Friday, March 24, 2017

They are probably gonna pass it

There was a moment during the long debate over what would become the Affordable Care Act when the Democrats had caved in so badly, when they had so shittied up an already shitty, insurance based, approach to health care reform, that some of us suggested it was time for Obama to draw a line in the sand. Make them start over. Demand a public option or threaten to walk away.

But we were unreasonable crazy liberuls and Obama never was the sort to pick a fight over anything anyway so that wasn't going to happen. Trump has a different approach.
Washington (CNN) To make a deal, you have to know when it's time to walk.

President Donald Trump ripped that classic move from his boardroom playbook Thursday night, seeking to splinter the resistance of House Republicans refusing to pass the health care bill that has left his new administration in limbo.

After days of trying to charm members of Congress, Trump gave them an ultimatum: If they don't vote yes Friday, he will move on and saddle them with the shame of failing to repeal Obamacare, a cherished GOP goal.

Maybe that's stupid. Maybe it isn't.  And I  could always be wrong,  but I think the Republicans will find the votes to pass their repeal.  Even if I am wrong and they don't do it today, there is nothing stopping them from doing it eventually.

Thus far the only roadblock in the House is a group of conservatives who, amazingly, do not believe the current bill is cruel enough yet. That's not really going to be an obstacle in the long run. It's a dispute without any real disagreement. Maybe if there were some sort of opposition actually asserting a more progressive vision, Medicare For All, for example, then there would be a sufficient counterweight on which to anchor an actual fight. But the Democrats are too cowardly to propose such a thing.

There's no serious resistance to the Republicans' desire to take health care away from Americans and replace it with tax cuts for the rich. That is, after all, what this whole thing is about in the first place. It's what the shitty bill the House couldn't pass yesterday does. And it's what the even shittier renegotiated version they'll supposedly vote on today does as well.  All of which is to say there is no fundamental disagreement among Republicans here. They're probably going to pass this.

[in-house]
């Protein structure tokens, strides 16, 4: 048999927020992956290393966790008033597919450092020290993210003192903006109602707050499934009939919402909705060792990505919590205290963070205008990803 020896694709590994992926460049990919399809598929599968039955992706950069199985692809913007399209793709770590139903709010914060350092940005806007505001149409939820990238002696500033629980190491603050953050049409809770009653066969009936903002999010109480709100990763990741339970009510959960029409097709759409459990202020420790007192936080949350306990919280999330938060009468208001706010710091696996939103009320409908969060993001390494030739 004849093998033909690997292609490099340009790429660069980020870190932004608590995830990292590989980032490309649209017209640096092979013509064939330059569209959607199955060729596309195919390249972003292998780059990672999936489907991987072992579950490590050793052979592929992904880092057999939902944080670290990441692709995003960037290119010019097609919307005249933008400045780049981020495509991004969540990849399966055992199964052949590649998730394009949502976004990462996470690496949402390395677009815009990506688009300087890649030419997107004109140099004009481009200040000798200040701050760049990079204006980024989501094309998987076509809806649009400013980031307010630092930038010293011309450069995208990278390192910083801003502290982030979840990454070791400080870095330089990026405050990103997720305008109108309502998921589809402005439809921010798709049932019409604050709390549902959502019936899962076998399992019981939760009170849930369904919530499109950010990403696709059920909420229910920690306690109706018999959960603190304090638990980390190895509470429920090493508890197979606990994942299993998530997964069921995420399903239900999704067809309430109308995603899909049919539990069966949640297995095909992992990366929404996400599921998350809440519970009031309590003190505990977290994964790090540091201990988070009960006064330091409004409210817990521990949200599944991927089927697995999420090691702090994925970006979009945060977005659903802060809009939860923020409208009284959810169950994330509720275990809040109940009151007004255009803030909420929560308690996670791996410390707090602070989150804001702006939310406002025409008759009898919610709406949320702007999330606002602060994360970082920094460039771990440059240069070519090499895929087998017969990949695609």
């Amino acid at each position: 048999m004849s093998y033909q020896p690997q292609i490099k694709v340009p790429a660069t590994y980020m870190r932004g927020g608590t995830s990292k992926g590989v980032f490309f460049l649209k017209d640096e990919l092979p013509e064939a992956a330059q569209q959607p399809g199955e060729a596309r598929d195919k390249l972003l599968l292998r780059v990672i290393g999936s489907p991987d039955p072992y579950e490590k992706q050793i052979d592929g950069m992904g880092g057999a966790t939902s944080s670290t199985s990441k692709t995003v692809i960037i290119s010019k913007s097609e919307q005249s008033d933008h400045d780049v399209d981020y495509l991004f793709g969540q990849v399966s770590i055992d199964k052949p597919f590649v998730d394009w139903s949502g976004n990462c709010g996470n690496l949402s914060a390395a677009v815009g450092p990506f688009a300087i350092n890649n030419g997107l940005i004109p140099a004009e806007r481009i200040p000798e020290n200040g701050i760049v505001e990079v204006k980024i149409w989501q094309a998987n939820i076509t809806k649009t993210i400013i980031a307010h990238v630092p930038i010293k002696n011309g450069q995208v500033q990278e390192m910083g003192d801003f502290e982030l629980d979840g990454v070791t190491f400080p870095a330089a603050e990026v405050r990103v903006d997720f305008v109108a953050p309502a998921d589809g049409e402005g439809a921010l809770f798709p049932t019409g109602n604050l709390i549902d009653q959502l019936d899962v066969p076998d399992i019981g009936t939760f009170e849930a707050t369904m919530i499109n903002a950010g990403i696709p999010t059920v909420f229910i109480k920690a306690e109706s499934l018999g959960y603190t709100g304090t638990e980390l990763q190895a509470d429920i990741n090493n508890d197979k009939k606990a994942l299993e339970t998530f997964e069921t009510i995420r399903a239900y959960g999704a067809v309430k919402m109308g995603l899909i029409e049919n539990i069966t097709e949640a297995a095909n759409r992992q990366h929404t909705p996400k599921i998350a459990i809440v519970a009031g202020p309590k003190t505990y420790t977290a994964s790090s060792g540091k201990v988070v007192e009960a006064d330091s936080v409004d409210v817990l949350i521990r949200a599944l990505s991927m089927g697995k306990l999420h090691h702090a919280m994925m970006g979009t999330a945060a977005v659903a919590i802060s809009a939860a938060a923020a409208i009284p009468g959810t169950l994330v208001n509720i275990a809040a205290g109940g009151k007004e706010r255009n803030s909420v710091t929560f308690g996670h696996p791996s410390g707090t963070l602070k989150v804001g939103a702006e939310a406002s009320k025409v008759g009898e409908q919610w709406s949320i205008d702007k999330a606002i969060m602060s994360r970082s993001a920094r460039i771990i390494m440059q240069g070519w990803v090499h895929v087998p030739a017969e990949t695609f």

The Senate debate will be slower and more difficult for them but,  again, I would caution against the pretense advanced by some, like Stephanie Grace here, that there are reasonable people among this extremely right wing collection of Republican Senators. Grace seems to think Bill Cassidy is going to save the day somehow. But, really, this is just the Overton Window are work. In a room full of yahoos, the yahoo who appears to be the least aggressive,  now defines the "centrist" position which serves to normalize the dangerous behavior of all of them.

Also Bill Cassidy is full of shit.
When Louisiana resident Andrea Mongler wrote to her senator, Bill Cassidy, in support of the Affordable Care Act, she wasn’t surprised to get an email back detailing the law’s faults. Cassidy, a Republican who is also a physician, has been a vocal critic.

“Obamacare” he wrote in January, “does not lower costs or improve quality, but rather it raises taxes and allows a presidentially handpicked ‘Health Choices Commissioner’ to determine what coverage and treatments are available to you.”

There’s one problem with Cassidy’s ominous-sounding assertion: It’s false.

The Affordable Care Act, commonly called Obamacare, includes no “Health Choices Commissioner.” Another bill introduced in Congress in 2009 did include such a position, but the bill died — and besides, the job as outlined in that legislation didn’t have the powers Cassidy ascribed to it.
In all likelihood the House is going to pass the repeal today. If not, then all they will have done is called Trump’s bluff and eventually everyone will come back to the table and they will do this thing they all very loudly say they want to do. And when they do, the Senate may not provide the backstop many people seem to think it will. But, as always, it doesn't hurt to call their offices.

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